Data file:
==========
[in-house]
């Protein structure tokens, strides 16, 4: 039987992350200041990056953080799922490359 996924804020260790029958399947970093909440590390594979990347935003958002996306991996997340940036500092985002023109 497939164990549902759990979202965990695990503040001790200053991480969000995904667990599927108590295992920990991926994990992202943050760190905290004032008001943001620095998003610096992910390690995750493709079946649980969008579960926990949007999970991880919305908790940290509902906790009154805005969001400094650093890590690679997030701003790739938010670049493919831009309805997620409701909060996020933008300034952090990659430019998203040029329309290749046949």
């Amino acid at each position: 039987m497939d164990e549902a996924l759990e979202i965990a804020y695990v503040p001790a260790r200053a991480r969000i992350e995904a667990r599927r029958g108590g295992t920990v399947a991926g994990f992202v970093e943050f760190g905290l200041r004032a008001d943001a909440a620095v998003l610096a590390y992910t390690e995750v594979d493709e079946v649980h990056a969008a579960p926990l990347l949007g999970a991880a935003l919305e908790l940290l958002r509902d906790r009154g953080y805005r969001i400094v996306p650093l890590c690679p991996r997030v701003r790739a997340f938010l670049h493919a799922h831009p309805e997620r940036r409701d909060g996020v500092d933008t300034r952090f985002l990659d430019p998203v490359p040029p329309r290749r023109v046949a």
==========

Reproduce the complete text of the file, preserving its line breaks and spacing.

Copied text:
[in-house]
């Protein structure tokens, strides 16, 4: 039987992350200041990056953080799922490359 996924804020260790029958399947970093909440590390594979990347935003958002996306991996997340940036500092985002023109 497939164990549902759990979202965990695990503040001790200053991480969000995904667990599927108590295992920990991926994990992202943050760190905290004032008001943001620095998003610096992910390690995750493709079946649980969008579960926990949007999970991880919305908790940290509902906790009154805005969001400094650093890590690679997030701003790739938010670049493919831009309805997620409701909060996020933008300034952090990659430019998203040029329309290749046949």
């Amino acid at each position: 039987m497939d164990e549902a996924l759990e979202i965990a804020y695990v503040p001790a260790r200053a991480r969000i992350e995904a667990r599927r029958g108590g295992t920990v399947a991926g994990f992202v970093e943050f760190g905290l200041r004032a008001d943001a909440a620095v998003l610096a590390y992910t390690e995750v594979d493709e079946v649980h990056a969008a579960p926990l990347l949007g999970a991880a935003l919305e908790l940290l958002r509902d906790r009154g953080y805005r969001i400094v996306p650093l890590c690679p991996r997030v701003r790739a997340f938010l670049h493919a799922h831009p309805e997620r940036r409701d909060g996020v500092d933008t300034r952090f985002l990659d430019p998203v490359p040029p329309r290749r023109v046949a």